'Prison life changed me'
Prison made me feel useless and drove me to turn my life around, said a youth who was convicted of criminal intimidation and contempt of court.
Pierre Chng Yuheng, 20, apologised in the High Court yesterday for his behaviour that had got him in trouble.
He was convicted of two criminal intimidation charges in March and fined $4,500. He was also jailed for a week for contempt of court. The prosecution later appealed for the sentence to be enhanced.
But after Chng apologised at the High Court yesterday, the prosecution withdrew the appeal.
"The Attorney-General's Chambers (AGC) had taken into consideration, among other things, the convicted person's remorse and contrition for his offences - including the contempt matter - in its decision to withdraw the appeal," said an AGC spokesman.
Dressed in a long-sleeved shirt, Chng cut a different figure from the full-time national serviceman who had aggressively confronted his former landlord in May 2013.
He had also arrogantly conducted his own defence in the State Courts in February.
Yesterday, he apologised to the judiciary and thanked Deputy Public Prosecutor (DPP) Anandan Bala for withdrawing the prosecution's appeal.
"I could now sense sympathy that tempers justice with mercy," he said, reading from a handwritten letter.
He also said that prison time has changed him: "Sitting inside with nothing to do but eat or sleep, there was a lot of thinking to be done and I realised how useless I am."
He admitted that his immature actions when he was 17 had caused his mother, Ms Chng Leng Khim, much distress, pushing her further into depression.
Ms Chng had borrowed money from a relative to pay her son's fine.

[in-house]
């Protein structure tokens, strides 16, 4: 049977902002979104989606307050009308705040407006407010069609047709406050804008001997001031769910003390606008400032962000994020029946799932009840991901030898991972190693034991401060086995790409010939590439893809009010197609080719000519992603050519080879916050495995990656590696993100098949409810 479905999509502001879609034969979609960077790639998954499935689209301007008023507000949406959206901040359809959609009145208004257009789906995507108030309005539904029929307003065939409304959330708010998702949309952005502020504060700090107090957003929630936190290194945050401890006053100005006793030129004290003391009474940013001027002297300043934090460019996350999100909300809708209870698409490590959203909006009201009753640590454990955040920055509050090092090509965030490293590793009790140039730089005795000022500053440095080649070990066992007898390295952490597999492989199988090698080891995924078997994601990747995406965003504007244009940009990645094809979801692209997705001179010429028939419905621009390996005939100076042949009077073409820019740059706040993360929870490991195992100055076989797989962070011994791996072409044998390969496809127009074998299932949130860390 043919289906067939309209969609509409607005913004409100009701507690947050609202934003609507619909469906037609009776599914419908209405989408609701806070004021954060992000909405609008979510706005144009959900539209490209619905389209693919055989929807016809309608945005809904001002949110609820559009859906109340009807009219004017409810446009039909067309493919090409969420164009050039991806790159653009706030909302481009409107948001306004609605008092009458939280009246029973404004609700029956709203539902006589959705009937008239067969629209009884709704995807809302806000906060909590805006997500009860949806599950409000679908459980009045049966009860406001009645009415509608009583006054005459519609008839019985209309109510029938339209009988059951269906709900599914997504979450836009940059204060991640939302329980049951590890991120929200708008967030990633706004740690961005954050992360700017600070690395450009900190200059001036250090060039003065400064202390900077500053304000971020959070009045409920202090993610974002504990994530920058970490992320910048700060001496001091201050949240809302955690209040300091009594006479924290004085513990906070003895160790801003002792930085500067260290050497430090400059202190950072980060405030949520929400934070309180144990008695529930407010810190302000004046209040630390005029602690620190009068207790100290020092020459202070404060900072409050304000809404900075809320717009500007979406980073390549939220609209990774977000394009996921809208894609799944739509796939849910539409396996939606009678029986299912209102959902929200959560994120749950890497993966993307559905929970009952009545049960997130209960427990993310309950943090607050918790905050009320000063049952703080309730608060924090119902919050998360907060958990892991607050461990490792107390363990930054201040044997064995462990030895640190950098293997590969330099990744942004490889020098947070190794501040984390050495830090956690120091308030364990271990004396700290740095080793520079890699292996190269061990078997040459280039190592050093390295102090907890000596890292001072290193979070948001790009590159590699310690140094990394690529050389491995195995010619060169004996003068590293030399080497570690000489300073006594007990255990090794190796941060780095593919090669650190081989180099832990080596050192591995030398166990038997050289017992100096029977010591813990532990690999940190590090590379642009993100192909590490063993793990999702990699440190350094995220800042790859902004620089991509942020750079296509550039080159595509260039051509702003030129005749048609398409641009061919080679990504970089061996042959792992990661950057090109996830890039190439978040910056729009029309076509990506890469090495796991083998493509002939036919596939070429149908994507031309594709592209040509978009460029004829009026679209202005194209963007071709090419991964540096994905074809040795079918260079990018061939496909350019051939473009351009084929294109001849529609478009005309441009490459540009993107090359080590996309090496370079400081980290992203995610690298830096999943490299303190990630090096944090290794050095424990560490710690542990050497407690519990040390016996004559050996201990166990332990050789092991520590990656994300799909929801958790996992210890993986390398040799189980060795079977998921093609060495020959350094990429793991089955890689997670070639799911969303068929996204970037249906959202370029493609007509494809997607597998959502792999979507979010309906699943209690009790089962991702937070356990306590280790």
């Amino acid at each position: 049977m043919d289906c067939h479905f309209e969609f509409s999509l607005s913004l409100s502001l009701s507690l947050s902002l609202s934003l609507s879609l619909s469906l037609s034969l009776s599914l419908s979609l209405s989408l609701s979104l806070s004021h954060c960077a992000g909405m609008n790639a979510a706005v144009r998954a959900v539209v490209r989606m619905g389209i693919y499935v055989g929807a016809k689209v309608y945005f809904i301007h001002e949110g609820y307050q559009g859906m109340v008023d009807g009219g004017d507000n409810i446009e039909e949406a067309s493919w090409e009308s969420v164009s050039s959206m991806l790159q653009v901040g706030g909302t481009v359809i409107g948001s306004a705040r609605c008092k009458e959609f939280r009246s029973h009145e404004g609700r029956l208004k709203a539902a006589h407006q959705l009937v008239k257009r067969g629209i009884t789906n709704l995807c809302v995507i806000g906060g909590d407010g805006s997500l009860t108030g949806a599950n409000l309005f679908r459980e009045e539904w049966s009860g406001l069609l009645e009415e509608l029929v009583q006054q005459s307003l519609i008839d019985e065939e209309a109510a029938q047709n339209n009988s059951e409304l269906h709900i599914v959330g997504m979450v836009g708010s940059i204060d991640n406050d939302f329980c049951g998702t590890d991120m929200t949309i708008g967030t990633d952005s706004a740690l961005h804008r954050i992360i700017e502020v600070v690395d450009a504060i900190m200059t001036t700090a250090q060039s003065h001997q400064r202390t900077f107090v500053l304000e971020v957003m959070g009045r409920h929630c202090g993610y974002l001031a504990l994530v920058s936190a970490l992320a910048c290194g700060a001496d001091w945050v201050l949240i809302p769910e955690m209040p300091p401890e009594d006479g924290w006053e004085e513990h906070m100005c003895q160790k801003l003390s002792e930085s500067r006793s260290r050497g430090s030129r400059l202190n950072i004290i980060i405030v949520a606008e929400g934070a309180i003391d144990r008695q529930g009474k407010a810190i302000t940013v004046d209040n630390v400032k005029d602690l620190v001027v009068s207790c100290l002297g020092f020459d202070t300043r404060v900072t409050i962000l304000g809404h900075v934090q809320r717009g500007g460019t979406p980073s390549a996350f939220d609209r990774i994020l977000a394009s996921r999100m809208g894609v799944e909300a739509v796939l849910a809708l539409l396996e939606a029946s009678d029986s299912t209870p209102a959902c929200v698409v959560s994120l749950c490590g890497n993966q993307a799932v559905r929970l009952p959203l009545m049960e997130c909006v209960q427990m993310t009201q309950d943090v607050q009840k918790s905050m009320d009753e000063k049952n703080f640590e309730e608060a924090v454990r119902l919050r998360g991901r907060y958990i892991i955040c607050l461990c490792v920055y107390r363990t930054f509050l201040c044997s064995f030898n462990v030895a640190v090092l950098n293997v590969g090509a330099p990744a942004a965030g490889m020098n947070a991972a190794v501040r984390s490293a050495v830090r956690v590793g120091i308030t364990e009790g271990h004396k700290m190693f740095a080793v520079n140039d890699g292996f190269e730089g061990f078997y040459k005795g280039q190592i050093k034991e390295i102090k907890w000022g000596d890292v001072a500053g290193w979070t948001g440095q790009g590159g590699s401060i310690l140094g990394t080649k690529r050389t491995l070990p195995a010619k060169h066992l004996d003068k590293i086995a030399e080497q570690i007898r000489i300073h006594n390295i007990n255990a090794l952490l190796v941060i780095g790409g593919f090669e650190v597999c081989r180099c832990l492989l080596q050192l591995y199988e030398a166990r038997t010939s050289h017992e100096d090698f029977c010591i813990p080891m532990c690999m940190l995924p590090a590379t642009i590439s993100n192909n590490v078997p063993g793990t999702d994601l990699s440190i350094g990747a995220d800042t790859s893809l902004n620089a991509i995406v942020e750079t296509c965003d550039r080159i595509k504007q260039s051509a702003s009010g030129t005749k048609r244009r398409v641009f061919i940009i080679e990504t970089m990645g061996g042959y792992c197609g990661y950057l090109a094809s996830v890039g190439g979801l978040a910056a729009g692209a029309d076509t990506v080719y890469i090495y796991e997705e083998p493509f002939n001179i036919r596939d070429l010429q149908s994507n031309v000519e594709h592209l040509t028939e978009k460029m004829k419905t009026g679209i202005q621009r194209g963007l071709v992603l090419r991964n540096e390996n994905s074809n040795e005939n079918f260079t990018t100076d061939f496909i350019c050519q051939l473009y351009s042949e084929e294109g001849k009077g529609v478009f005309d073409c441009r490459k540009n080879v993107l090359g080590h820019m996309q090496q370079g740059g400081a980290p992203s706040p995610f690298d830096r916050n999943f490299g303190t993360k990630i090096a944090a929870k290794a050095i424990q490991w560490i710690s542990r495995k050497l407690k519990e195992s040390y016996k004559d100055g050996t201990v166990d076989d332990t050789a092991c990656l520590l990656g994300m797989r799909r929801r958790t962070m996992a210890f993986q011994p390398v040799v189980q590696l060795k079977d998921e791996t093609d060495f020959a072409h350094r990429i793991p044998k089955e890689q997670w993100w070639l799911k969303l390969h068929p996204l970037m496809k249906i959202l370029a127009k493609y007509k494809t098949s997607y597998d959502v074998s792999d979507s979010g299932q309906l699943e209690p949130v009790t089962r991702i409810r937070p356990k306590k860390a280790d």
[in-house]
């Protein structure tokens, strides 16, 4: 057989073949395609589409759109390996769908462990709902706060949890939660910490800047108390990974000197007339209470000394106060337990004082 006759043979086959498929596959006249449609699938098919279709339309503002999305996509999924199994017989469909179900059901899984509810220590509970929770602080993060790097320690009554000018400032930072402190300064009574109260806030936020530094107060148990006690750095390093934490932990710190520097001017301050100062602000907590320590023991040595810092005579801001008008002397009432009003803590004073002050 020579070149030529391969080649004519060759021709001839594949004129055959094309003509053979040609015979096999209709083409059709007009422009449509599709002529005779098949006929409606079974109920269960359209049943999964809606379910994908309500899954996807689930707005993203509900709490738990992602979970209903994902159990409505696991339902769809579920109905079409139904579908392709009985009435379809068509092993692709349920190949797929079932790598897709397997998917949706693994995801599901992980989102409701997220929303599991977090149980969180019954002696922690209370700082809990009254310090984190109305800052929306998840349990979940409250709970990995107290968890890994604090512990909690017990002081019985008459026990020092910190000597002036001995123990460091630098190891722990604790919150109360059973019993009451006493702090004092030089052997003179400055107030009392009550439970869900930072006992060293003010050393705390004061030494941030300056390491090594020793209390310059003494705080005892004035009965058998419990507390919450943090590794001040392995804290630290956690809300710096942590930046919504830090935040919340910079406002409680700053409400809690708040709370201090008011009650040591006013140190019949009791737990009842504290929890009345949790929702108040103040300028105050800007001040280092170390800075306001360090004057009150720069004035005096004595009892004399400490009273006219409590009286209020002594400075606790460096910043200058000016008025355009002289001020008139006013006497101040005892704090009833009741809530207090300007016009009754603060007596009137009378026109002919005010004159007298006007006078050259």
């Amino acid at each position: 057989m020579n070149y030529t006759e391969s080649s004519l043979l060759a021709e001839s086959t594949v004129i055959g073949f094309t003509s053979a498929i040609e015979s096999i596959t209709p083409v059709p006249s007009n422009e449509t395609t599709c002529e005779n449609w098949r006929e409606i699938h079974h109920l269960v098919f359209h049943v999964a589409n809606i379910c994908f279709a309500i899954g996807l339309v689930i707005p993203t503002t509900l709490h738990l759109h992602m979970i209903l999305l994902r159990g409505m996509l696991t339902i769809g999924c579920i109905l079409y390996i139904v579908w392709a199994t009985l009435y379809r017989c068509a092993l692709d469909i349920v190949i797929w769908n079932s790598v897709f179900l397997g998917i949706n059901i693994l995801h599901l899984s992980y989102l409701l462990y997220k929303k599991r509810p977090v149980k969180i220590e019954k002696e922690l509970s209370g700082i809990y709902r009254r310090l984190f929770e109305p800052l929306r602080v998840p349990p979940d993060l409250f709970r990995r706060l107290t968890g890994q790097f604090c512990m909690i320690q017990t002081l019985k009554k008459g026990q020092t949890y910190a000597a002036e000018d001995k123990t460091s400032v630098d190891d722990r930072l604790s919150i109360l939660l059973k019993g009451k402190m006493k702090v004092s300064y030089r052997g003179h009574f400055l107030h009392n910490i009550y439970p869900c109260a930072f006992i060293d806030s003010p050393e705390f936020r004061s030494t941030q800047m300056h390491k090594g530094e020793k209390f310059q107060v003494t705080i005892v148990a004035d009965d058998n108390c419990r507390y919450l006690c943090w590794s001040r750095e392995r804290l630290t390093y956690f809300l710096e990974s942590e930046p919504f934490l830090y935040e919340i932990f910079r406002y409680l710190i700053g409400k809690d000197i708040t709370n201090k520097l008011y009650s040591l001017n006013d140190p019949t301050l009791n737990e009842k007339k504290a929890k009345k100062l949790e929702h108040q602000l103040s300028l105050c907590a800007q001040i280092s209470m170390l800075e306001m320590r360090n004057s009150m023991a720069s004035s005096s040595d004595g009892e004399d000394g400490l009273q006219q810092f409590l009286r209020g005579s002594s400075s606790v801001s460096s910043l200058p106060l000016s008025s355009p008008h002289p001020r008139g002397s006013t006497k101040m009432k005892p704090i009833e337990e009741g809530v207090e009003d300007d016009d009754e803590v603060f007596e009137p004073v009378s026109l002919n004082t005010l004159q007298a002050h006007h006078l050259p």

Promising to continue his studies, Chng said he would not get into trouble with the law again.
Justice Chan Seng Onn, who was presiding over the appeal, said: "I'm glad you realise your mistake and made a firm decision to change for the better. I understand why the DPP has withdrawn the appeal."
Speaking to reporters later, Chng said he had been ostracised in the 2.5 years during the case.
"I have seen the comments on Facebook, on the pages of The Straits Times and The New Paper. I don't want to comment on those but I just want to say I'm finally happy."
He added that he was happy to put this saga behind him and that he did not expect a jail term after the trial in the State Courts.
Asked how his mother has been coping, Chng said: "My mother is a wreck after this entire saga. She is not being treated (for her depression) and her condition has worsened."
Ms Chng accompanied her son to court and waited patiently as he spoke to reporters.
Chng added that he and his younger brother are trying to give their mother as much support as possible.
Their sister, Carmen, who kicked a police officer during the same confrontation, was given 18 months' probation and is living in a girls' home.
When Chng completes his national service in six weeks, he intends to work part-time to provide for his family.
Chng, who dropped out of school after Secondary 1, said: "We have never had a permanent shelter and got into trouble because of this.
"I will continue my studies but studying comes after stability. One can't study without peace of mind."
This article was first published on October 24, 2015.
Get The New Paper for more stories.